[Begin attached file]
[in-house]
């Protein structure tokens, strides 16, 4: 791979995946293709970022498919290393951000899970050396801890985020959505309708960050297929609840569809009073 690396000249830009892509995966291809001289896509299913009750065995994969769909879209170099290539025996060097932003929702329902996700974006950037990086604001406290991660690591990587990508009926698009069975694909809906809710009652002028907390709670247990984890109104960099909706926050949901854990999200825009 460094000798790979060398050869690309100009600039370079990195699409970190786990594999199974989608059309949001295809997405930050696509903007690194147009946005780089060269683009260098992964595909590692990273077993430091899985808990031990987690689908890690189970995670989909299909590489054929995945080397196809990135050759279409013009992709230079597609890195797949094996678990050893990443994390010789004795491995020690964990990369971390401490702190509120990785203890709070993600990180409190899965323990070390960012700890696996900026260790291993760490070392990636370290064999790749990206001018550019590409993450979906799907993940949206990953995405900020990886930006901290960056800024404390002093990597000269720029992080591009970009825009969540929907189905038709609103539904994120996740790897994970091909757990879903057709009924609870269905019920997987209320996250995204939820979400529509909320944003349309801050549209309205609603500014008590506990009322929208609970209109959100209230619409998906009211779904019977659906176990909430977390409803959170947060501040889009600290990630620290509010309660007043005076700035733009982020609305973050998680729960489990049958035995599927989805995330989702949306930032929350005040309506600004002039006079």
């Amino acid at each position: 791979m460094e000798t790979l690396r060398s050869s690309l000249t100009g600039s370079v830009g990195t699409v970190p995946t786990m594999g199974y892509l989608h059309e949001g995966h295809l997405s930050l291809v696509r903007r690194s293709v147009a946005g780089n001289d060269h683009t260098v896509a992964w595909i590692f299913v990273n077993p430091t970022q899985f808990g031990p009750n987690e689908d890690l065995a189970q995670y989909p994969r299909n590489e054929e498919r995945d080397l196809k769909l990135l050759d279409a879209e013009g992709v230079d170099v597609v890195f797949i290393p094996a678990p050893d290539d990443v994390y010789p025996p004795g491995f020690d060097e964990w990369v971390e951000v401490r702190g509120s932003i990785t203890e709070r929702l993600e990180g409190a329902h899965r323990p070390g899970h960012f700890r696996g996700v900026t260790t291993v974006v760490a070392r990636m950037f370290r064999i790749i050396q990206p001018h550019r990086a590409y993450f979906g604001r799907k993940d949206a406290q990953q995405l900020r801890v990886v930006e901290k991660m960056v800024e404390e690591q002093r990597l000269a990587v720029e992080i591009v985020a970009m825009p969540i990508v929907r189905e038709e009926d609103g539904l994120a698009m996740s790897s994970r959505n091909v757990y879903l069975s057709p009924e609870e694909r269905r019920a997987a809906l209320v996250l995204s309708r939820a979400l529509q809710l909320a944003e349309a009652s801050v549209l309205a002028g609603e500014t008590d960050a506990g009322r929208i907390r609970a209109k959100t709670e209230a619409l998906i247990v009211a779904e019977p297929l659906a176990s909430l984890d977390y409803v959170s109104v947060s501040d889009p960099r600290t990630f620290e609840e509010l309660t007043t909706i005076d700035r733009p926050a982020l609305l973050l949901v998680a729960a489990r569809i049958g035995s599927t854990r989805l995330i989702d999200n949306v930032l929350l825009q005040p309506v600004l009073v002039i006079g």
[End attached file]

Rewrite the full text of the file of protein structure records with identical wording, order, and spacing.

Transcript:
[in-house]
């Protein structure tokens, strides 16, 4: 791979995946293709970022498919290393951000899970050396801890985020959505309708960050297929609840569809009073 690396000249830009892509995966291809001289896509299913009750065995994969769909879209170099290539025996060097932003929702329902996700974006950037990086604001406290991660690591990587990508009926698009069975694909809906809710009652002028907390709670247990984890109104960099909706926050949901854990999200825009 460094000798790979060398050869690309100009600039370079990195699409970190786990594999199974989608059309949001295809997405930050696509903007690194147009946005780089060269683009260098992964595909590692990273077993430091899985808990031990987690689908890690189970995670989909299909590489054929995945080397196809990135050759279409013009992709230079597609890195797949094996678990050893990443994390010789004795491995020690964990990369971390401490702190509120990785203890709070993600990180409190899965323990070390960012700890696996900026260790291993760490070392990636370290064999790749990206001018550019590409993450979906799907993940949206990953995405900020990886930006901290960056800024404390002093990597000269720029992080591009970009825009969540929907189905038709609103539904994120996740790897994970091909757990879903057709009924609870269905019920997987209320996250995204939820979400529509909320944003349309801050549209309205609603500014008590506990009322929208609970209109959100209230619409998906009211779904019977659906176990909430977390409803959170947060501040889009600290990630620290509010309660007043005076700035733009982020609305973050998680729960489990049958035995599927989805995330989702949306930032929350005040309506600004002039006079």
């Amino acid at each position: 791979m460094e000798t790979l690396r060398s050869s690309l000249t100009g600039s370079v830009g990195t699409v970190p995946t786990m594999g199974y892509l989608h059309e949001g995966h295809l997405s930050l291809v696509r903007r690194s293709v147009a946005g780089n001289d060269h683009t260098v896509a992964w595909i590692f299913v990273n077993p430091t970022q899985f808990g031990p009750n987690e689908d890690l065995a189970q995670y989909p994969r299909n590489e054929e498919r995945d080397l196809k769909l990135l050759d279409a879209e013009g992709v230079d170099v597609v890195f797949i290393p094996a678990p050893d290539d990443v994390y010789p025996p004795g491995f020690d060097e964990w990369v971390e951000v401490r702190g509120s932003i990785t203890e709070r929702l993600e990180g409190a329902h899965r323990p070390g899970h960012f700890r696996g996700v900026t260790t291993v974006v760490a070392r990636m950037f370290r064999i790749i050396q990206p001018h550019r990086a590409y993450f979906g604001r799907k993940d949206a406290q990953q995405l900020r801890v990886v930006e901290k991660m960056v800024e404390e690591q002093r990597l000269a990587v720029e992080i591009v985020a970009m825009p969540i990508v929907r189905e038709e009926d609103g539904l994120a698009m996740s790897s994970r959505n091909v757990y879903l069975s057709p009924e609870e694909r269905r019920a997987a809906l209320v996250l995204s309708r939820a979400l529509q809710l909320a944003e349309a009652s801050v549209l309205a002028g609603e500014t008590d960050a506990g009322r929208i907390r609970a209109k959100t709670e209230a619409l998906i247990v009211a779904e019977p297929l659906a176990s909430l984890d977390y409803v959170s109104v947060s501040d889009p960099r600290t990630f620290e609840e509010l309660t007043t909706i005076d700035r733009p926050a982020l609305l973050l949901v998680a729960a489990r569809i049958g035995s599927t854990r989805l995330i989702d999200n949306v930032l929350l825009q005040p309506v600004l009073v002039i006079g």